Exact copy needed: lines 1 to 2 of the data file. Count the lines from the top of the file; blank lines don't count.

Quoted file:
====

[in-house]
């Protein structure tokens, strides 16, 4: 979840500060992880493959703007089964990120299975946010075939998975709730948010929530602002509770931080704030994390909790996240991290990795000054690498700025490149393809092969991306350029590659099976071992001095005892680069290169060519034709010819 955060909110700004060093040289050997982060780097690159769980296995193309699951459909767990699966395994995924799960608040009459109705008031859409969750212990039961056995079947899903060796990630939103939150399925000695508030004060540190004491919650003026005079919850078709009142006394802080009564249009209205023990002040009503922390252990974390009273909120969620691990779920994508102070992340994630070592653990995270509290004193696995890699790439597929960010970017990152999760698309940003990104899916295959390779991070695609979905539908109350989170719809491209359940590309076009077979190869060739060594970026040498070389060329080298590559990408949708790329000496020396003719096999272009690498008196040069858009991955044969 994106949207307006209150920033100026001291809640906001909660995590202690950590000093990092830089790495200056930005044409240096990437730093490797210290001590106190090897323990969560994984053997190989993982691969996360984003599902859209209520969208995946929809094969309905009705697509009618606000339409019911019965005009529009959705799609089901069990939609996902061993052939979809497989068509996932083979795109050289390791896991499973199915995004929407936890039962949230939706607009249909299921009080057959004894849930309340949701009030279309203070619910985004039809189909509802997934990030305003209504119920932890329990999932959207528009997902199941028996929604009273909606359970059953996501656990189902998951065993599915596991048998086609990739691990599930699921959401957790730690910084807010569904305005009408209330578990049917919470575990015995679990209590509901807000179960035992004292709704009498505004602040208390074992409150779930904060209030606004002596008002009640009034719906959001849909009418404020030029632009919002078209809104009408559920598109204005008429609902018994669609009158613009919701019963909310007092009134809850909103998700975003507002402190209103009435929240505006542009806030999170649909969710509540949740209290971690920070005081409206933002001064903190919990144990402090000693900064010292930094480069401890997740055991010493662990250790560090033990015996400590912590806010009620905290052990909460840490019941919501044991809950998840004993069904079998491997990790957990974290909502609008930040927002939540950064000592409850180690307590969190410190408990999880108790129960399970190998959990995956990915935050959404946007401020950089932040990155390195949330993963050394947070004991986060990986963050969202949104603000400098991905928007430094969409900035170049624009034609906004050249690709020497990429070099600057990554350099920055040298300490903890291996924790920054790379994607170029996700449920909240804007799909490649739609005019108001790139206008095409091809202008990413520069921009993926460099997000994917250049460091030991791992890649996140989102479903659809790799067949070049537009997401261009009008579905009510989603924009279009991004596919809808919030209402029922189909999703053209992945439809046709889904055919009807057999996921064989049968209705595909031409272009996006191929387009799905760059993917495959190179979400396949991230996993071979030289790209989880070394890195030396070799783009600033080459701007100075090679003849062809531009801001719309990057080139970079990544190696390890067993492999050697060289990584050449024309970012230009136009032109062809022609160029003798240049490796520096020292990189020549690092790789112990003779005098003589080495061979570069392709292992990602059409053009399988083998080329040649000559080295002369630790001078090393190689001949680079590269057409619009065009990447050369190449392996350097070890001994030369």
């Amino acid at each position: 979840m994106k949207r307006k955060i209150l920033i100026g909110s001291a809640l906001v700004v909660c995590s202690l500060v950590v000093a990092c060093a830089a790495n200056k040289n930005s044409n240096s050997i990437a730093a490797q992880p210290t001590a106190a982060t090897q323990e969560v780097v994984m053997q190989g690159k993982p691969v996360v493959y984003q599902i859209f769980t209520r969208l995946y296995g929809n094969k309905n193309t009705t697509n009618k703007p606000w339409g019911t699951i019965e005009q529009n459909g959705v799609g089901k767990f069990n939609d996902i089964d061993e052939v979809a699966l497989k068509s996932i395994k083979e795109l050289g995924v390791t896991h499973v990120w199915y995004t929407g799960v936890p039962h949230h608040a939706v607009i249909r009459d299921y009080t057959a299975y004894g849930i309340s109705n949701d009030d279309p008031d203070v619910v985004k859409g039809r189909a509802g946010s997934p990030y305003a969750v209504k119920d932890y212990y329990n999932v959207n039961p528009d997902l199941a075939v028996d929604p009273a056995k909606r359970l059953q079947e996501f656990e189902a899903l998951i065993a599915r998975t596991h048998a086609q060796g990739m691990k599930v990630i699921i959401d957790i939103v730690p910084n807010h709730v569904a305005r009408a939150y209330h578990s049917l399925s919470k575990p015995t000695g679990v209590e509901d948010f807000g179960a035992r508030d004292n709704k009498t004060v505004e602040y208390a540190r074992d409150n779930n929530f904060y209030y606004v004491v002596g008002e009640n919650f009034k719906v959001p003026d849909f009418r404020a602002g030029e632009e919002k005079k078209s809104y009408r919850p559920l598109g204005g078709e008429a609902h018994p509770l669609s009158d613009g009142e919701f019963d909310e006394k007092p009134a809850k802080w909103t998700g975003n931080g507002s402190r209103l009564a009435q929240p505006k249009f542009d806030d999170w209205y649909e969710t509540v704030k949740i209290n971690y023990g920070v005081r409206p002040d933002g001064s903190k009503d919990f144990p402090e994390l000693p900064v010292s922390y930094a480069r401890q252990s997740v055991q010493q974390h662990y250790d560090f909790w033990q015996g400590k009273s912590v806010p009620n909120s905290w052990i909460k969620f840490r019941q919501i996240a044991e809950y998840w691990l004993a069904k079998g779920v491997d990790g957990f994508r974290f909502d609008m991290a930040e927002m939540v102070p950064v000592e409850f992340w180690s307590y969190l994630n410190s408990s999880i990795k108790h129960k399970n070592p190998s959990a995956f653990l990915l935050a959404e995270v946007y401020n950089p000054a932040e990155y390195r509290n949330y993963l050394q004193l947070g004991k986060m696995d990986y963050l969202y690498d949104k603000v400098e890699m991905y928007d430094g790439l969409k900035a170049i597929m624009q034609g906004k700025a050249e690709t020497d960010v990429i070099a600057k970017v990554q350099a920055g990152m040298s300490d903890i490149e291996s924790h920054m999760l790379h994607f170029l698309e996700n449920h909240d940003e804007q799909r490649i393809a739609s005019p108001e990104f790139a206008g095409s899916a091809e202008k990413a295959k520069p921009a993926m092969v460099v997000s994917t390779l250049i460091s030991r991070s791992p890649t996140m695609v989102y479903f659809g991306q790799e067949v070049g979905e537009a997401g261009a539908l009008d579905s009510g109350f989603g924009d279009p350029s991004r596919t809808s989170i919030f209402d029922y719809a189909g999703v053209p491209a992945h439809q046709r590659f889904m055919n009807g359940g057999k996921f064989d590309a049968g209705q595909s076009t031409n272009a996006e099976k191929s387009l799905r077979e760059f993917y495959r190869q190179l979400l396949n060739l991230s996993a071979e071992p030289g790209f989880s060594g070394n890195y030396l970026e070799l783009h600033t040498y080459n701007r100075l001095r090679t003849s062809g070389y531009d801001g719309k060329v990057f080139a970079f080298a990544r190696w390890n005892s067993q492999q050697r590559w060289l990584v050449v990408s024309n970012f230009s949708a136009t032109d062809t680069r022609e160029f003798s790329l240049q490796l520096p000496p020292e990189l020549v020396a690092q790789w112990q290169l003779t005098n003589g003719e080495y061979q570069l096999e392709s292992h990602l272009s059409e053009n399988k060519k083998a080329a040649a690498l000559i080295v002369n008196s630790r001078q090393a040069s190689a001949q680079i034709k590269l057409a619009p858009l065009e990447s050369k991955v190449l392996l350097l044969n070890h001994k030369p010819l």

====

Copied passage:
[in-house]
């Protein structure tokens, strides 16, 4: 979840500060992880493959703007089964990120299975946010075939998975709730948010929530602002509770931080704030994390909790996240991290990795000054690498700025490149393809092969991306350029590659099976071992001095005892680069290169060519034709010819 955060909110700004060093040289050997982060780097690159769980296995193309699951459909767990699966395994995924799960608040009459109705008031859409969750212990039961056995079947899903060796990630939103939150399925000695508030004060540190004491919650003026005079919850078709009142006394802080009564249009209205023990002040009503922390252990974390009273909120969620691990779920994508102070992340994630070592653990995270509290004193696995890699790439597929960010970017990152999760698309940003990104899916295959390779991070695609979905539908109350989170719809491209359940590309076009077979190869060739060594970026040498070389060329080298590559990408949708790329000496020396003719096999272009690498008196040069858009991955044969 994106949207307006209150920033100026001291809640906001909660995590202690950590000093990092830089790495200056930005044409240096990437730093490797210290001590106190090897323990969560994984053997190989993982691969996360984003599902859209209520969208995946929809094969309905009705697509009618606000339409019911019965005009529009959705799609089901069990939609996902061993052939979809497989068509996932083979795109050289390791896991499973199915995004929407936890039962949230939706607009249909299921009080057959004894849930309340949701009030279309203070619910985004039809189909509802997934990030305003209504119920932890329990999932959207528009997902199941028996929604009273909606359970059953996501656990189902998951065993599915596991048998086609990739691990599930699921959401957790730690910084807010569904305005009408209330578990049917919470575990015995679990209590509901807000179960035992004292709704009498505004602040208390074992409150779930904060209030606004002596008002009640009034719906959001849909009418404020030029632009919002078209809104009408559920598109204005008429609902018994669609009158613009919701019963909310007092009134809850909103998700975003507002402190209103009435929240505006542009806030999170649909969710509540949740209290971690920070005081409206933002001064903190919990144990402090000693900064010292930094480069401890997740055991010493662990250790560090033990015996400590912590806010009620905290052990909460840490019941919501044991809950998840004993069904079998491997990790957990974290909502609008930040927002939540950064000592409850180690307590969190410190408990999880108790129960399970190998959990995956990915935050959404946007401020950089932040990155390195949330993963050394947070004991986060990986963050969202949104603000400098991905928007430094969409900035170049624009034609906004050249690709020497990429070099600057990554350099920055040298300490903890291996924790920054790379994607170029996700449920909240804007799909490649739609005019108001790139206008095409091809202008990413520069921009993926460099997000994917250049460091030991791992890649996140989102479903659809790799067949070049537009997401261009009008579905009510989603924009279009991004596919809808919030209402029922189909999703053209992945439809046709889904055919009807057999996921064989049968209705595909031409272009996006191929387009799905760059993917495959190179979400396949991230996993071979030289790209989880070394890195030396070799783009600033080459701007100075090679003849062809531009801001719309990057080139970079990544190696390890067993492999050697060289990584050449024309970012230009136009032109062809022609160029003798240049490796520096020292990189020549690092790789112990003779005098003589080495061979570069392709292992990602059409053009399988083998080329040649000559080295002369630790001078090393190689001949680079590269057409619009065009990447050369190449392996350097070890001994030369």